Instead, Kinney and Weed were creating, sculpting, and animating dinosaurs in an app program to show what a hiker at Dinosaur Ridge might have seen if they were able to look at that segment of the Dakota Hogback all that time ago. When using the app built by the CU Denver team, visitors would be able to use a trail marker system to bring up an animation of the dinosaur that—100 million years ago—would have been standing in that spot.  

And, in a modern twist, they could take a photograph of the dino animation in that spot to create a virtual postcard that brings together the past and the present. And, if you’re not at Dinosaur Ridge, the designers also created a home version, so you can bring the students’ 3D sculptures into your living room, kitchen table, or downtown Denver.  

A photo rendering using one of the 3D dinosaur sculptures from the Dinosaur Ridge app.

For the students, who worked on the project through the summer and into the fall 2022 semester, this was their first time working directly for a client. That came with its own set of challenges, but also an opportunity to make their own marks—their own version of fossilized footprints—on a project that could have impacts far into the future.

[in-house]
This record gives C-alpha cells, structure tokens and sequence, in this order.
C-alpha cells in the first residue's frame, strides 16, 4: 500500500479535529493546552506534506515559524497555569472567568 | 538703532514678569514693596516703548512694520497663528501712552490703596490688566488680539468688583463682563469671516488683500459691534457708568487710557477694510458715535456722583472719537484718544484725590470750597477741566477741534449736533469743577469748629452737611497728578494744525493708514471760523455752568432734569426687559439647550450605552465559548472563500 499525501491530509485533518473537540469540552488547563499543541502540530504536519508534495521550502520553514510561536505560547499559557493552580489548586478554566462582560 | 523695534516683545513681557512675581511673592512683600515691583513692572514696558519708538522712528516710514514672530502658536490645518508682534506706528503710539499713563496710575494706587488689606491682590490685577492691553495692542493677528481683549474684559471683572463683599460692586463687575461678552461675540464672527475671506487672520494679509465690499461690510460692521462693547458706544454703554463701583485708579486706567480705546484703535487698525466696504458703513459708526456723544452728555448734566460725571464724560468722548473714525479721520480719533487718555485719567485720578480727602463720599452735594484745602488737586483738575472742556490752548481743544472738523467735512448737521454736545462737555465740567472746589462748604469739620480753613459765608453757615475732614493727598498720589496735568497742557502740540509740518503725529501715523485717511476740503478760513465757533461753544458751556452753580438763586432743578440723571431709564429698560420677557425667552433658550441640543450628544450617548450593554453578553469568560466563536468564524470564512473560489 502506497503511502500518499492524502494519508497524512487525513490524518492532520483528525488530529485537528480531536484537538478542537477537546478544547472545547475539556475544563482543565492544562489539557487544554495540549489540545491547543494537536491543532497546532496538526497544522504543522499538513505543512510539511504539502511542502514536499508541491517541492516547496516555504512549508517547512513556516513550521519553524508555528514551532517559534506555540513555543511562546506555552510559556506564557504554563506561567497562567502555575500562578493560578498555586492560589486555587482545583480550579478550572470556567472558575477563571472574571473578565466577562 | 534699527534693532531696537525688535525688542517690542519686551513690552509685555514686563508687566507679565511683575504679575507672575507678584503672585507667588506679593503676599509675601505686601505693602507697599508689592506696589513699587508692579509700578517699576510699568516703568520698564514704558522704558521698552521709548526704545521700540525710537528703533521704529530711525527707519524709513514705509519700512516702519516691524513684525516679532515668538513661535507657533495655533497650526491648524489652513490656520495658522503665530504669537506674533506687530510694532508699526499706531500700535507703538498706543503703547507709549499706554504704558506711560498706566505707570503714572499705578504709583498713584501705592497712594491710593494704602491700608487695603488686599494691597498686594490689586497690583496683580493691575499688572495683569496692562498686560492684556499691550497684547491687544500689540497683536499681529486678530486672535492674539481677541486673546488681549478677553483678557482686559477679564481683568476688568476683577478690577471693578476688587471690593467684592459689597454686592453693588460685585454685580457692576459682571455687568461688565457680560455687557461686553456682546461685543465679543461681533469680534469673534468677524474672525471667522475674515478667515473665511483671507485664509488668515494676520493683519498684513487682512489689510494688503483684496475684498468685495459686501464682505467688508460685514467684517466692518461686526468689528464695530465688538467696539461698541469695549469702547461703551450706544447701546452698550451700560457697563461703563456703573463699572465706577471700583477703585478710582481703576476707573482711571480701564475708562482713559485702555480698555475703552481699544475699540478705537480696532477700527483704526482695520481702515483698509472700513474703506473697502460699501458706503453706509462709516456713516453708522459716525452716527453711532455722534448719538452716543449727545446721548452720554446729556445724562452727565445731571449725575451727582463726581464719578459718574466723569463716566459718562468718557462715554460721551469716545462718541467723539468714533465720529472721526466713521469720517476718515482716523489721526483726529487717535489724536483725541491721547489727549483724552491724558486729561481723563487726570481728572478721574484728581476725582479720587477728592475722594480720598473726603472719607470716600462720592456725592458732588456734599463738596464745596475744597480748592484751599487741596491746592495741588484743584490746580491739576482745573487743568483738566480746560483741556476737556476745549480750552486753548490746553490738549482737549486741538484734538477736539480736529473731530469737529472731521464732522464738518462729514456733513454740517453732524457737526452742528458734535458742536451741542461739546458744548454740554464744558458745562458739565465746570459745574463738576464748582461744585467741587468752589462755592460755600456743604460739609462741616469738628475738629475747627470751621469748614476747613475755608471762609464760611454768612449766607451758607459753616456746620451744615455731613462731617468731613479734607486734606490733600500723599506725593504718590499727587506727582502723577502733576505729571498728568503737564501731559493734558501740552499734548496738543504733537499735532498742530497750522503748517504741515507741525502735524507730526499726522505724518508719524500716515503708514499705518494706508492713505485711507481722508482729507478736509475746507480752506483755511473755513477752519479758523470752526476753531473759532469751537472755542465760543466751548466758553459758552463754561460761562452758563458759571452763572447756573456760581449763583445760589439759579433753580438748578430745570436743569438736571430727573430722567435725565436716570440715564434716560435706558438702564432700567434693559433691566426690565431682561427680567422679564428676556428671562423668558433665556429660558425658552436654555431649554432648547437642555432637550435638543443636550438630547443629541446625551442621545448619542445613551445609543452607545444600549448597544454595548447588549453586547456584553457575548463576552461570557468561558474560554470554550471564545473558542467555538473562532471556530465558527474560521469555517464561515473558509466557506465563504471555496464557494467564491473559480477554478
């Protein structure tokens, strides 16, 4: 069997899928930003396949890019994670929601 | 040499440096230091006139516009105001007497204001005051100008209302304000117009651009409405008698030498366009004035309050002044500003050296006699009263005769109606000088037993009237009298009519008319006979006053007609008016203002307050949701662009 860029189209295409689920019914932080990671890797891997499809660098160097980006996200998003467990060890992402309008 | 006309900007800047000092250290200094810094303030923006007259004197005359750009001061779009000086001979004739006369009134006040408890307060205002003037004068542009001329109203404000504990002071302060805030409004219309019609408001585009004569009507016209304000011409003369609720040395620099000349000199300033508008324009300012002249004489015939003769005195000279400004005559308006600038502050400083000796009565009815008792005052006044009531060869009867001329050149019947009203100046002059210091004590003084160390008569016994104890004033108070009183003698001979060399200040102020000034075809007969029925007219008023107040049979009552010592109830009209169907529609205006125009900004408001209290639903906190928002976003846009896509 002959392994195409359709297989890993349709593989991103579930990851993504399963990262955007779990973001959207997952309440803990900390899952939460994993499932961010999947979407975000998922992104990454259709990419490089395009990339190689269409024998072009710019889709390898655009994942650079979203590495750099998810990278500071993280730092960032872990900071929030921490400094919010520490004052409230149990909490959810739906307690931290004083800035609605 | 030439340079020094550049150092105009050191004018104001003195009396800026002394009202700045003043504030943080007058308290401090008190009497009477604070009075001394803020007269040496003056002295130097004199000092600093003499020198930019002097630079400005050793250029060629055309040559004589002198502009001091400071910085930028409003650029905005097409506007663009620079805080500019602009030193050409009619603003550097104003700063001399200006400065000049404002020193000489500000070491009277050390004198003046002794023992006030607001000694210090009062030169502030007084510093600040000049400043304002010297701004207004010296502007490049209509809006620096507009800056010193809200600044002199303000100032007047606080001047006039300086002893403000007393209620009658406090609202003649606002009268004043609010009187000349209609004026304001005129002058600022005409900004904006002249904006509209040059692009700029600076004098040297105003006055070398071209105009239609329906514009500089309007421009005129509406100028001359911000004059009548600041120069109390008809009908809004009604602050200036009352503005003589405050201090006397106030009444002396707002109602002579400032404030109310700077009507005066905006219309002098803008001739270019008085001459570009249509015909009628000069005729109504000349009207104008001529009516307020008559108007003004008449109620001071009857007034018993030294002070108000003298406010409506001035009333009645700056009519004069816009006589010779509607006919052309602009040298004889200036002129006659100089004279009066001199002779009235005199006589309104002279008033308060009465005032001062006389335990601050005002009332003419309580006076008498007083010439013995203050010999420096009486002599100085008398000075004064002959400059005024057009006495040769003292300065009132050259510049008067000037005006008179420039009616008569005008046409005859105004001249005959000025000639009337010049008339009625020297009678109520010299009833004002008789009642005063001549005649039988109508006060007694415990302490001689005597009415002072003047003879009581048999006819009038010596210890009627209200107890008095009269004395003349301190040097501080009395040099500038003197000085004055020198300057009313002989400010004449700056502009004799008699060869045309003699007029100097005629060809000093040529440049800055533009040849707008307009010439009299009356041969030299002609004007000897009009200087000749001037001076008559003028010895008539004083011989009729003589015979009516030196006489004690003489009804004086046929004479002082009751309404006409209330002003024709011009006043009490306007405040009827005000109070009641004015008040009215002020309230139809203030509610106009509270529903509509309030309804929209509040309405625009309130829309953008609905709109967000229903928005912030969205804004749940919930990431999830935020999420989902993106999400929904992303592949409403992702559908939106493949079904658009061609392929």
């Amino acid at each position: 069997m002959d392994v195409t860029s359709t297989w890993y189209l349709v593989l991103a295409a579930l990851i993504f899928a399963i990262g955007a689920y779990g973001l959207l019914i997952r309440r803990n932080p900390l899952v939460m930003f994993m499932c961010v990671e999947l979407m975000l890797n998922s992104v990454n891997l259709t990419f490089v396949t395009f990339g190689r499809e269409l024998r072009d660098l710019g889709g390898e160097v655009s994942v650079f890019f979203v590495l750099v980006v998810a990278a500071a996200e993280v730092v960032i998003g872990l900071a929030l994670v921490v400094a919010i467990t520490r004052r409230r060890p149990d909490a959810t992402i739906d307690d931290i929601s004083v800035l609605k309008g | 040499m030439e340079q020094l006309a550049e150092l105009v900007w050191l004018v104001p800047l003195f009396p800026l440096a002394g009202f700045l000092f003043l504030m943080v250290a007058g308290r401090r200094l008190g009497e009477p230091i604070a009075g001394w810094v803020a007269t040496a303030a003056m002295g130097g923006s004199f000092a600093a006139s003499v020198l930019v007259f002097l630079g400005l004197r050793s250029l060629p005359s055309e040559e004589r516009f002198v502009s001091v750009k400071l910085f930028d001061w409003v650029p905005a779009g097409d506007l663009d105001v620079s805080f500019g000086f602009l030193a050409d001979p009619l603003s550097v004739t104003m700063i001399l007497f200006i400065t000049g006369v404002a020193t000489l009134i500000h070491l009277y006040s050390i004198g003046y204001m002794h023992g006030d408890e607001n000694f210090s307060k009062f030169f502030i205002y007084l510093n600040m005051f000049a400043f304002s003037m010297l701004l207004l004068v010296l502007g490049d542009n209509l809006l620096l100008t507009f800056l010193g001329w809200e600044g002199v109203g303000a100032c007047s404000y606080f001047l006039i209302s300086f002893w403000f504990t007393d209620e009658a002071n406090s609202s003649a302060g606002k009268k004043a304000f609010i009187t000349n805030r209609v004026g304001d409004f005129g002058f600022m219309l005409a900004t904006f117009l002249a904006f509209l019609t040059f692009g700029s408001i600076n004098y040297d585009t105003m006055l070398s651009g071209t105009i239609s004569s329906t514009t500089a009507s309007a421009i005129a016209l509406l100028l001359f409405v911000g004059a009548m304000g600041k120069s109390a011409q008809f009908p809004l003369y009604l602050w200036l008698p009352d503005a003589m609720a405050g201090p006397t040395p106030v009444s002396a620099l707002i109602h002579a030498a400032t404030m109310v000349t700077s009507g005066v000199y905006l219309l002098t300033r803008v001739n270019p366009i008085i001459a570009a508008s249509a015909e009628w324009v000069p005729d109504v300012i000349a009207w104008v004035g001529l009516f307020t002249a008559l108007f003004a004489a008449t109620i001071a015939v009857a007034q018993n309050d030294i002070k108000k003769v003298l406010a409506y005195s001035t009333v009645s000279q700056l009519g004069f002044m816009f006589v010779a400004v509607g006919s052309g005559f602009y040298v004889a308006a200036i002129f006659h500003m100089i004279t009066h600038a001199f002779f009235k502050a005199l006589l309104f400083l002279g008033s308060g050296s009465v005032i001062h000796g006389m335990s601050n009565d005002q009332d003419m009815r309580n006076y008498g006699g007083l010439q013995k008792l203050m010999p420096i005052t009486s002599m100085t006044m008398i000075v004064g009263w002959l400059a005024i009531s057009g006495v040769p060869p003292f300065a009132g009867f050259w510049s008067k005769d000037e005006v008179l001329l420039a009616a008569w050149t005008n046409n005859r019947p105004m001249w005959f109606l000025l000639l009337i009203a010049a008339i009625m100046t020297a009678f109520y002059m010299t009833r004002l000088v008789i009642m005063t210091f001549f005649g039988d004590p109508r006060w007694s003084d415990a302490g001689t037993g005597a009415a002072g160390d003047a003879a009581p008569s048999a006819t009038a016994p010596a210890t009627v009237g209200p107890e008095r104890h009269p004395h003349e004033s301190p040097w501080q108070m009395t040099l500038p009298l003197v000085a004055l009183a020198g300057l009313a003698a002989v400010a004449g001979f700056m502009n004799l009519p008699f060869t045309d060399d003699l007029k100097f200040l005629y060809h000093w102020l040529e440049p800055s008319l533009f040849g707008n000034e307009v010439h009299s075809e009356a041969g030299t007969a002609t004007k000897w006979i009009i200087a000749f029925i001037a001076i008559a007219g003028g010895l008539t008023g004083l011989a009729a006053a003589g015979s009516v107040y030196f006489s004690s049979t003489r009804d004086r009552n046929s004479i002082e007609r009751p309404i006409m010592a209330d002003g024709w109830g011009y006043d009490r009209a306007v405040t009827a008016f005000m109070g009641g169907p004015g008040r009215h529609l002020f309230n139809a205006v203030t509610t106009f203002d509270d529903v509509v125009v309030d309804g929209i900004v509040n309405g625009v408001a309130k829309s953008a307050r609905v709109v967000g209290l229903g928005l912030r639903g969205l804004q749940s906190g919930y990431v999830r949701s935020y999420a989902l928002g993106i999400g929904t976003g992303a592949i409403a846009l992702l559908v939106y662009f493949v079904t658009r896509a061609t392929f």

Weed even pitched her own addition to the app, a virtual guide named Dr. Ichno. “I came up with the idea of giving a face to the app,” said Weed. “I ended up pitching her to the actual scientists at Dinosaur Ridge. I was really nervous about it, because I thought I was going to have to fight for it and explain why this is a good thing for us to spend our time on. But a soon as I pulled out the concept sketch, they were all just like, ‘Yes, perfect.’ That was exciting,” 

Leister said that this kind of contract work is a great way to bring prototypes out of the classroom and into reality while providing students with real-world experience. In a full circle twist, a familiar face to the project got to help finish what she’d started. After graduation, Gillispie’s first job as an artist was being hired onto Leister’s team. “I completed helpful ui/UX research and design for the new menus, the buttons, the photo frames, as well as coded the blue sprite explosion that pops up when the user chooses a dinosaur to augment,” Gillispie said. 

The app launched during the fall semester and is now available in the Apple and Google Play Stores, and Dinosaur Ridge plans to begin using it on tours in the near future. This sort of community partnership has become a cornerstone of CAM projects, and we’re likely to see more collaborations in the future. “You want to do something to help somebody who’s out there doing something good in the world,” said Leister. “What is really making it work, honestly, is to have somebody like [Professor] Michelle Carpenter who’s proactive in finding these people.” Those efforts help create collaboration points between CU Denver and the community, while giving students unique educational experiences. 

Like the dinosaurs of old, CU Denver students will graduate and move onto their next big adventure. Luckily, though, the marks they make on the campus and broader community have impacts that reach far into the future.